Last week, the National Association of Charter School Authorizers (NACSA) launched “One Million Lives,” a multi-pronged campaign to provide better schools to one million children by closing failing charter schools and opening many more good ones.
It might seem odd that an organization that supports charter schools would call for the closure of hundreds of them. But it’s not. It makes perfect sense.
At the heart of the charter school concept is a bargain between schools and the entities that authorize them. Charter schools agree to accept greater accountability, including the possibility of closure, in exchange for greater freedom from bureaucratic rules that can inhibit effective teaching and learning. Charters receive autonomy over inputs in exchange for accountability for outcomes.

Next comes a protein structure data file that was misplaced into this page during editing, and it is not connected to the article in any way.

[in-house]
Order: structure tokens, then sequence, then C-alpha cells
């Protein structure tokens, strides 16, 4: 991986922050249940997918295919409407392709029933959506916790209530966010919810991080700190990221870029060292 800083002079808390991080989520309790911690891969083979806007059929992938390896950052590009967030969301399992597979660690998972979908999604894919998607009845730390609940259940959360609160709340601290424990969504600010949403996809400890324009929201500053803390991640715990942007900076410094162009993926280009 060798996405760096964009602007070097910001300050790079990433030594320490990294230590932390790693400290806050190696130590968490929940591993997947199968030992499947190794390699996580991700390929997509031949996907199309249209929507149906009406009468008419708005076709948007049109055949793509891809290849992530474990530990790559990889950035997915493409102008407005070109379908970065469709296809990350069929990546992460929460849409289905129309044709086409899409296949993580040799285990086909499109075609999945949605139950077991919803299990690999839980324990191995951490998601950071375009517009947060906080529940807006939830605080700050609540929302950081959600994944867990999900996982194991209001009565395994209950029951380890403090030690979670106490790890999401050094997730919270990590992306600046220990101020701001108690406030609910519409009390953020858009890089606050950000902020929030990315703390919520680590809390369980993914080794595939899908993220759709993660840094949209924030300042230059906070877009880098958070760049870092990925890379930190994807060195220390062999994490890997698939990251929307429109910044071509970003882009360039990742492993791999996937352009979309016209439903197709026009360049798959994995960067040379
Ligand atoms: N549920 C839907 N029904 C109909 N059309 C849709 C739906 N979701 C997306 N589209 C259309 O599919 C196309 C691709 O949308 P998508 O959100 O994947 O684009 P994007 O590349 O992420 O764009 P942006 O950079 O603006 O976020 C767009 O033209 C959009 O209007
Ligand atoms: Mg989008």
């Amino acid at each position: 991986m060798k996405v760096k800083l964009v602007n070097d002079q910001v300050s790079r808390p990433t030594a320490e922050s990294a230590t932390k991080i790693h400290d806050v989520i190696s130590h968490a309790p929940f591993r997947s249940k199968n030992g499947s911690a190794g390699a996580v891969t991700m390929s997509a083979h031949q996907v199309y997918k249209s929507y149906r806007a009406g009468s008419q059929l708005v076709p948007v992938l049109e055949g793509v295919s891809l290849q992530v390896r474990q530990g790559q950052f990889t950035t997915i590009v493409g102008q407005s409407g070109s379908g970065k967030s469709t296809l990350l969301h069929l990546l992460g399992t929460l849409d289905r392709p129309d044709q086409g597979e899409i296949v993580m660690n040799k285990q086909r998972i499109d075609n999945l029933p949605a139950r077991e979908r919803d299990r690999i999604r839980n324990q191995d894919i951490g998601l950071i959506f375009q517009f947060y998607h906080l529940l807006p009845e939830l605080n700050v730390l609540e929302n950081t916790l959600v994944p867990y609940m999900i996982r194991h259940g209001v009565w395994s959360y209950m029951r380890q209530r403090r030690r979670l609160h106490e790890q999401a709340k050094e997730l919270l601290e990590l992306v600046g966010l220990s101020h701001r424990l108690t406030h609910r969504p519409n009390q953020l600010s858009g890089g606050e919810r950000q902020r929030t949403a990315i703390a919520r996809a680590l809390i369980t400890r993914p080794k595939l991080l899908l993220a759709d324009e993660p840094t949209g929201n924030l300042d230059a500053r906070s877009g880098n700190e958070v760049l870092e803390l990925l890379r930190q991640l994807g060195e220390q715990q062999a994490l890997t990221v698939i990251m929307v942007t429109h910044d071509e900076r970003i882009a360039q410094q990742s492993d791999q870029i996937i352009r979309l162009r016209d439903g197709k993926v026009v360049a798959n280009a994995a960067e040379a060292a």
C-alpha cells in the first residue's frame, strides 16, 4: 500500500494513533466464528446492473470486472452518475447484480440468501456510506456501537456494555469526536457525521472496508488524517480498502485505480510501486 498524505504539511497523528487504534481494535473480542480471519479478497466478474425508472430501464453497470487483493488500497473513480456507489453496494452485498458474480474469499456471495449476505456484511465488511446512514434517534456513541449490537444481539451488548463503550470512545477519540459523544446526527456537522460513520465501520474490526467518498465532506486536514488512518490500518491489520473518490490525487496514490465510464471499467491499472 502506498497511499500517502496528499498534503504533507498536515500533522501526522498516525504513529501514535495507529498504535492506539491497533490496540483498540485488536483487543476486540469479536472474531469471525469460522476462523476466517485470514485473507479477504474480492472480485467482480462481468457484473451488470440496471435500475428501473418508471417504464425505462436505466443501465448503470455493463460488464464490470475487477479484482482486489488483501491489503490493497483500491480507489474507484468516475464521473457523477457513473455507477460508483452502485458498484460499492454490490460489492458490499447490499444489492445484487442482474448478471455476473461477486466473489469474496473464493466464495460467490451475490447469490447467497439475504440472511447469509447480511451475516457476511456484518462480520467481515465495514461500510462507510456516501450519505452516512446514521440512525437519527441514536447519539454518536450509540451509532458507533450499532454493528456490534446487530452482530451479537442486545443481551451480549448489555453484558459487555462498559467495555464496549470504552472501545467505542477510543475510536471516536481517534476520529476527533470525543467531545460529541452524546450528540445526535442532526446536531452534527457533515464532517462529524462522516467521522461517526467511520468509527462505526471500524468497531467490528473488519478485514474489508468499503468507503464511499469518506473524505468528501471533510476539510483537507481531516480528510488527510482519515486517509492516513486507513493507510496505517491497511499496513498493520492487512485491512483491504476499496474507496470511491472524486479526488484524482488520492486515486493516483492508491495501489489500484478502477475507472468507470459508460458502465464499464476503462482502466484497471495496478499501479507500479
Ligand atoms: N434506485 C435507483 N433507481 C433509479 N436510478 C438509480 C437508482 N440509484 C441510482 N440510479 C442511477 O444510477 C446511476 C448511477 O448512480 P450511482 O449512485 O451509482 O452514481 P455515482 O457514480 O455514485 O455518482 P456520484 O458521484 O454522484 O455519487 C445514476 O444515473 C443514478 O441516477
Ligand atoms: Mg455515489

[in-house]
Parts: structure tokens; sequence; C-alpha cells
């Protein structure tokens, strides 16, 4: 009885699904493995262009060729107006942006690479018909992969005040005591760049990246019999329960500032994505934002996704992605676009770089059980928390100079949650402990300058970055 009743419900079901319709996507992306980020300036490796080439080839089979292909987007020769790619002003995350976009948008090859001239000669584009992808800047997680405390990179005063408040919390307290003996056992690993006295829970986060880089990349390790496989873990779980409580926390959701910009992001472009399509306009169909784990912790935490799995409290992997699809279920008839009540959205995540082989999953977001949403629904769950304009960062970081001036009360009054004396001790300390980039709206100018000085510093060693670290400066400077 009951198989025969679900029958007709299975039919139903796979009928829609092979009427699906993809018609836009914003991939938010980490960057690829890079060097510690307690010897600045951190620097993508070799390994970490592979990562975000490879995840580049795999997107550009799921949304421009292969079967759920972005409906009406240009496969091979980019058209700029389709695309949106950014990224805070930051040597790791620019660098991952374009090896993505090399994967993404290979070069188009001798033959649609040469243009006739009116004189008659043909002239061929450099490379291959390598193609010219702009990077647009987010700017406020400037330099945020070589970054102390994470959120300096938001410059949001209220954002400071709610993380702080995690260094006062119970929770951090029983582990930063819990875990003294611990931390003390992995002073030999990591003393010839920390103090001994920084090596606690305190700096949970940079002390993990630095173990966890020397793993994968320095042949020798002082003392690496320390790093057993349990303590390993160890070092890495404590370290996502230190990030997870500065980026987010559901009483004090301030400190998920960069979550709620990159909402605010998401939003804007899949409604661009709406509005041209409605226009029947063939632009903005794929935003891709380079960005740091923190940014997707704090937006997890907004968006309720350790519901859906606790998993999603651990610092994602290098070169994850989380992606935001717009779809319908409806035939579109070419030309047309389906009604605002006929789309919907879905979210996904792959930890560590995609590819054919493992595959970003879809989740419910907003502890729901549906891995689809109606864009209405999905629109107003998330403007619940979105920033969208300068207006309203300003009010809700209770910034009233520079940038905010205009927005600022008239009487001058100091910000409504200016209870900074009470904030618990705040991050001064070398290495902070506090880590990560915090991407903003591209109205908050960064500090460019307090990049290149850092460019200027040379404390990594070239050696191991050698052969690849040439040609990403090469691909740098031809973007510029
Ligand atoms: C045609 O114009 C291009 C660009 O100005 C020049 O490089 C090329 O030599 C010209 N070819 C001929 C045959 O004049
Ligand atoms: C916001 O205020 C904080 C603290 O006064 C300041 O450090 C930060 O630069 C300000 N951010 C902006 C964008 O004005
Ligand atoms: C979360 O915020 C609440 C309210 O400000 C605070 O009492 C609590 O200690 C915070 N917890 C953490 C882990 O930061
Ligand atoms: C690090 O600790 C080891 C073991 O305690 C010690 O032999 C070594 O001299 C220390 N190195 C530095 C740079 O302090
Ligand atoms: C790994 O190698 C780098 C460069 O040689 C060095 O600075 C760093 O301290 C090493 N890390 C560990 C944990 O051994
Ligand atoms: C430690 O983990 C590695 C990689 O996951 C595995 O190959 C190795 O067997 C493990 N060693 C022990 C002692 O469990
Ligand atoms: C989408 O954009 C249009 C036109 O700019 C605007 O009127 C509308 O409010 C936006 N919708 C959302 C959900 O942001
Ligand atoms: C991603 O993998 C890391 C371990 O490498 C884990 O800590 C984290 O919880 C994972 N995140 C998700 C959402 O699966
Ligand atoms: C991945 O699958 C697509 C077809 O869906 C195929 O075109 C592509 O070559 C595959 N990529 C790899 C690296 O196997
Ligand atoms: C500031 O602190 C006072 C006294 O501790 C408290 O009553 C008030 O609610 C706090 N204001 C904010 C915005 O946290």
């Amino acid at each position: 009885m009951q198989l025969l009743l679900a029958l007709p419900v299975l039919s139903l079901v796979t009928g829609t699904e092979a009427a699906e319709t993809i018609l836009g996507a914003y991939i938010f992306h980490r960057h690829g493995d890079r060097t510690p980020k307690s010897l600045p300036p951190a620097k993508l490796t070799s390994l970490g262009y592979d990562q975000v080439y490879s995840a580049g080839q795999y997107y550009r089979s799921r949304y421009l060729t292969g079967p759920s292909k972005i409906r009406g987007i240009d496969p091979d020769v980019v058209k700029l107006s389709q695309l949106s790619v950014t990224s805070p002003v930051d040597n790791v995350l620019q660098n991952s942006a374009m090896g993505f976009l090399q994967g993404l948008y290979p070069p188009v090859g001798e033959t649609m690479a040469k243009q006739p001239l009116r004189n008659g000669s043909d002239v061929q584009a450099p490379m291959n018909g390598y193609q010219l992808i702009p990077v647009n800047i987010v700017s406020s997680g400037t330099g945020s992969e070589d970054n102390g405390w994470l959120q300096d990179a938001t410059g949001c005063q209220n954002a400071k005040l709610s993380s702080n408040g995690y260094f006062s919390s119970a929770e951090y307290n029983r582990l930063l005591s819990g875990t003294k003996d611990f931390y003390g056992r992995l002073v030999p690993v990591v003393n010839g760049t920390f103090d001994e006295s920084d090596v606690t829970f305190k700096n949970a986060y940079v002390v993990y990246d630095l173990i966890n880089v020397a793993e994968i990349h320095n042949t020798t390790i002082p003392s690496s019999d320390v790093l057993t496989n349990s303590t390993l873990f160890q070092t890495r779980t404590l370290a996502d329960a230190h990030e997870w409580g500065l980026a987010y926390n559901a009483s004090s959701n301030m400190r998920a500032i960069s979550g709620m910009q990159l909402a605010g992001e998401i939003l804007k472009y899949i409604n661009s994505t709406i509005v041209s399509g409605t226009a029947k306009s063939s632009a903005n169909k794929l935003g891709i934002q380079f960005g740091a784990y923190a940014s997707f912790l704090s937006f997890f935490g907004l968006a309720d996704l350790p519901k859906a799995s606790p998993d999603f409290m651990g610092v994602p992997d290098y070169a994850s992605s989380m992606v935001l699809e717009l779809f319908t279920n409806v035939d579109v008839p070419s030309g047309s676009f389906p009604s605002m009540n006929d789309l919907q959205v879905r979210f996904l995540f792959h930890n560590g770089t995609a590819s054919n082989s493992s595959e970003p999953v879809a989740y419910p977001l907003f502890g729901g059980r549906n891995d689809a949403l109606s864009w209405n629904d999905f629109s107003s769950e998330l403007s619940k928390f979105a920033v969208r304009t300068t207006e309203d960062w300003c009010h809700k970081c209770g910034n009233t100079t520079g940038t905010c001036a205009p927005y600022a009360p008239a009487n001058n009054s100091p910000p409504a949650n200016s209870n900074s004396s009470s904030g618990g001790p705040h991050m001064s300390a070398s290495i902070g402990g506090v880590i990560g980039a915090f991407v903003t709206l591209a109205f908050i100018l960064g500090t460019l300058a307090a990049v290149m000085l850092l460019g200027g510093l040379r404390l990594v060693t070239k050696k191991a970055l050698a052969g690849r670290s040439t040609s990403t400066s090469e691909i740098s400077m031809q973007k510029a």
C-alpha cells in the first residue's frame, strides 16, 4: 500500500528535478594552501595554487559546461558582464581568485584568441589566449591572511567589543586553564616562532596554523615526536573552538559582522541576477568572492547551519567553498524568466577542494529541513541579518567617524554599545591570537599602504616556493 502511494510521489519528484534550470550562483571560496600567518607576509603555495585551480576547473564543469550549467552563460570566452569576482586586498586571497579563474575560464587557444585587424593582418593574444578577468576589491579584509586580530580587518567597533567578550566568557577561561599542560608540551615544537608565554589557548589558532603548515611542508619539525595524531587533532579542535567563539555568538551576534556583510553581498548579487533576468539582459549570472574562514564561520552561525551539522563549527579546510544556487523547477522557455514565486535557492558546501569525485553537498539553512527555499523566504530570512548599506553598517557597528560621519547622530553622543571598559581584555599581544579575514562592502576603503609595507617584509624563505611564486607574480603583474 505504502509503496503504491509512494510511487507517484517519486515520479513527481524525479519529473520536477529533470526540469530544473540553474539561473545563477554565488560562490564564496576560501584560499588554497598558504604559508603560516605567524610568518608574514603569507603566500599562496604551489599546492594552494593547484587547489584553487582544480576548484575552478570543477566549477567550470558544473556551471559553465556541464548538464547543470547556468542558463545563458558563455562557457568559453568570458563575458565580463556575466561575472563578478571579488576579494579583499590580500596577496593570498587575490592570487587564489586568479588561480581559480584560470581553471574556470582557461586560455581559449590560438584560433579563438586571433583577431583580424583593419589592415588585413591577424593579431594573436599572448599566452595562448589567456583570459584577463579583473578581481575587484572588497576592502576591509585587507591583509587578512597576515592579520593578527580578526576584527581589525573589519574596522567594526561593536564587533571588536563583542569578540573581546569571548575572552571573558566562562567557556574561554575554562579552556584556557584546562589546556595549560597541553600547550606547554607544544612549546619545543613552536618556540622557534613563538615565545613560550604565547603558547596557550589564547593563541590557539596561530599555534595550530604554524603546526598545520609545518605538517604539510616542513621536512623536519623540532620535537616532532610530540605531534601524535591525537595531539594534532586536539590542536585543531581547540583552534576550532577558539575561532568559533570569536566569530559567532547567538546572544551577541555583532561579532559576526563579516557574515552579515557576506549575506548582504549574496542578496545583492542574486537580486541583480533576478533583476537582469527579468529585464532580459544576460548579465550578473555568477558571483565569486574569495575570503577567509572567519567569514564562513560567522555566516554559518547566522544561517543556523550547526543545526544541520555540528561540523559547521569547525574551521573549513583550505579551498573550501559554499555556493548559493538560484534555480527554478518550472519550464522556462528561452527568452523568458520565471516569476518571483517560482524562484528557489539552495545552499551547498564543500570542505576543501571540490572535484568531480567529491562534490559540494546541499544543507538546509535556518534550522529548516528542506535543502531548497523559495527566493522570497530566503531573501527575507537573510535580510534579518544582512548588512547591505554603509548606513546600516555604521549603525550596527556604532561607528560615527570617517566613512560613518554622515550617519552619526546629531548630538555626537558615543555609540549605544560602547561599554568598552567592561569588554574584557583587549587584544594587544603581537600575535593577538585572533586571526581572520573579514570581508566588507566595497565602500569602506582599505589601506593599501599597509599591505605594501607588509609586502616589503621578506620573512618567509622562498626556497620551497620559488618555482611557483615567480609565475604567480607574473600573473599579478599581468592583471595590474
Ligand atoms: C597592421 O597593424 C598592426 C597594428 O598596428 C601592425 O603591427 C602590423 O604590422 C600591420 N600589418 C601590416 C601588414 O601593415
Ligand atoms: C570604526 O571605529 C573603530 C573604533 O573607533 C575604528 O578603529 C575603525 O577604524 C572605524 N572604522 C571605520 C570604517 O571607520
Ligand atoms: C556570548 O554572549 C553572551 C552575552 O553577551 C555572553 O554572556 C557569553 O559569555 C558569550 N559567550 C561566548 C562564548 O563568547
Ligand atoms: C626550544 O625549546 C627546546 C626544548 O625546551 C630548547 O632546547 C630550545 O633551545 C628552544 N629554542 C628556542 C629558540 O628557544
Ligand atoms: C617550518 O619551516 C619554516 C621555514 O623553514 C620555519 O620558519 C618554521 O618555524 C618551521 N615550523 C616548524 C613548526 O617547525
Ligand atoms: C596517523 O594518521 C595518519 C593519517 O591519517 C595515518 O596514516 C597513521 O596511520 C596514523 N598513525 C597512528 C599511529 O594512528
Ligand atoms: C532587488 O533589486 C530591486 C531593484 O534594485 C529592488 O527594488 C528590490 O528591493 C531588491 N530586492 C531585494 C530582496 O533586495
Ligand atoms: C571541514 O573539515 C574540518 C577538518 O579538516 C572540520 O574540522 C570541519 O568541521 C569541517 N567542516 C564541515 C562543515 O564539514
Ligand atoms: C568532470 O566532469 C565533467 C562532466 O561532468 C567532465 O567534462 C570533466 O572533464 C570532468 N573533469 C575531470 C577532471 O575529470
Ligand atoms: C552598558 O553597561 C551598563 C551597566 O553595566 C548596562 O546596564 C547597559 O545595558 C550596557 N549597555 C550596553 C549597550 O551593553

The surest way to cripple the charter movement is to let failing charter schools continue to operate.
The possibility of closure is essential to making the charter school bargain work. It is not a coincidence that where charters are working well, the threat of closure is real—and that where they are not, closure is rare. If closure isn’t a real possibility, the charter bargain is out of balance. When the link between autonomy and accountability is broken, quality...